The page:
On the basis of these facts MGIC asserted that it had suffered damages "in excess of $10,000," due to Weisman and Dunn's "breach of fiduciary duty, breach of contract and negligence." MGIC further asserted that Kersting and Nevels had aided Weisman and Dunn in their breaches of duty and contract. MGIC also claimed that the alleged facts above recited showed fraud by the four defendants. MGIC further characterized the facts as showing a pattern of prohibited activity--mail fraud--so that the defendants were not only guilty of fraud but of violating the Racketeer Influenced Corrupt Organization Act, 18 U.S.C. Sec. 1962, and so were liable for treble damages and attorneys' fees. MGIC also charged a tort under Hawaiian law and in addition sought punitive damages. On the basis of other alleged facts, MGIC charged Kersting alone with a pattern of tax fraud, the abetting of others in tax evasion, wire fraud, securities fraud, and the obstruction of federal justice.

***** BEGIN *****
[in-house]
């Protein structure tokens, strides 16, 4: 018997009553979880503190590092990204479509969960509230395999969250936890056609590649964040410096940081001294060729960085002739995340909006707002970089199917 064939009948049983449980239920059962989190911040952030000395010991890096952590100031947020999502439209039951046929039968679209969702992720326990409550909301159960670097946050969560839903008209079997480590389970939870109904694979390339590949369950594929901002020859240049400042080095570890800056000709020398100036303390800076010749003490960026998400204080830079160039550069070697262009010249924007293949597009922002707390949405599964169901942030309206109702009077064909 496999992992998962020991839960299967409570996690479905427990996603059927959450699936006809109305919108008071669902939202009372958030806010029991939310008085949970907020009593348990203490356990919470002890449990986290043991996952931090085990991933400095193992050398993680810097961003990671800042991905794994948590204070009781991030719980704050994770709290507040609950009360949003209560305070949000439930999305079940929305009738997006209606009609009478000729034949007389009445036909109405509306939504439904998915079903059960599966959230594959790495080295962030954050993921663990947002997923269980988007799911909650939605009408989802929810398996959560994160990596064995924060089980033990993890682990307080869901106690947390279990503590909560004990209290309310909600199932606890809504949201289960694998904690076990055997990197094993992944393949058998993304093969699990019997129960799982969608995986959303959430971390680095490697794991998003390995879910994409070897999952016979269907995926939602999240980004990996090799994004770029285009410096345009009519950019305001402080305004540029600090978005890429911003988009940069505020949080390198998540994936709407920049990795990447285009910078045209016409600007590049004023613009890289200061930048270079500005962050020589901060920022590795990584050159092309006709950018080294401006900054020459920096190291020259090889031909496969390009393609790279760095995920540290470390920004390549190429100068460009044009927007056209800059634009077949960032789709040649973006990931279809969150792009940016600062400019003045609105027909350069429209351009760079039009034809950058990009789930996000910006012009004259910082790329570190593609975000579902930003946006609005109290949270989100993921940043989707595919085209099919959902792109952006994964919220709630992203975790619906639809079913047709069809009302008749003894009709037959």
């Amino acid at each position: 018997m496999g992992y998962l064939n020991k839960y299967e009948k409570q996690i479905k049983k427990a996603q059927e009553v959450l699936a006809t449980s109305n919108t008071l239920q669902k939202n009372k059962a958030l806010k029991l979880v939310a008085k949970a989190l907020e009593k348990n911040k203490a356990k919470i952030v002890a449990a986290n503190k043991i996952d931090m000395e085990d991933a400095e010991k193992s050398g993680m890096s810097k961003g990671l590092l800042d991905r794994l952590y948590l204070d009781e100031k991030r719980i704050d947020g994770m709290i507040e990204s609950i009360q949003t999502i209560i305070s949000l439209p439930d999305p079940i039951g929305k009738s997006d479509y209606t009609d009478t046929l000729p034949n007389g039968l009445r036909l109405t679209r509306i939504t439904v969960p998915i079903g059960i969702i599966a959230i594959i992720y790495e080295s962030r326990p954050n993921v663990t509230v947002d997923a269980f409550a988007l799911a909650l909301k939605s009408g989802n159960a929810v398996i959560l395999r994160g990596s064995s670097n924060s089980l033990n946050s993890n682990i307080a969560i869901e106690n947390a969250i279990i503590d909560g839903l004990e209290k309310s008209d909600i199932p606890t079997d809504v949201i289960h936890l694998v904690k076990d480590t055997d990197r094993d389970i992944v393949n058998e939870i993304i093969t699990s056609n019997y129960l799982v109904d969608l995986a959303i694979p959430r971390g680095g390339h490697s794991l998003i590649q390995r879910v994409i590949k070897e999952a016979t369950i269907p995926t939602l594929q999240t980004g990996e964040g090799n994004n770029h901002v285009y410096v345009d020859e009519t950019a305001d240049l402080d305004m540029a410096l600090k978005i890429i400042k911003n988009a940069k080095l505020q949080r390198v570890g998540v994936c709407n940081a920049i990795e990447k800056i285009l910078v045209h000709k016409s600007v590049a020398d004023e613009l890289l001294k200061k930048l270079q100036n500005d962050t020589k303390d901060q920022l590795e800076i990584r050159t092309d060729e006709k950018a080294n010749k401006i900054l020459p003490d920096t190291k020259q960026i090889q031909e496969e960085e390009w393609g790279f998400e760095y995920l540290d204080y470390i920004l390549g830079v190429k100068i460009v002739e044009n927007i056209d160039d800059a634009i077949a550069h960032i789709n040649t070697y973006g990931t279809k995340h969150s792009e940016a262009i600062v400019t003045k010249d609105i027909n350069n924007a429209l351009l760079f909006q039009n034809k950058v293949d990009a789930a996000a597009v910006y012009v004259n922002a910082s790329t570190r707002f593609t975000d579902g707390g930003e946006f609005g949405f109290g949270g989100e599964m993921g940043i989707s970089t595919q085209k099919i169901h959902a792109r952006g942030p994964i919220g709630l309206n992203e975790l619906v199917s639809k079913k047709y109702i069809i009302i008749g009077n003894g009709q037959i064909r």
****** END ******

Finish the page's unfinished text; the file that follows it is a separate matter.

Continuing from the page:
Analysis. The Duty of the Lawyers for the Insured. Kersting was both a plaintiff as a shareholder and a defendant as a director in the litigation over the collapse of First Savings. Weisman and Dunn as his lawyers could ethically represent him as a plaintiff and further his interests as a plaintiff by setting out to other potential plaintiffs the advantage of litigation that would trigger the liability of the directors' insurer. When Weisman and Dunn then represented the defendants in this litigation, there was no fraud on the director defendants. Kersting and his associates knew that their lawyers were on both sides.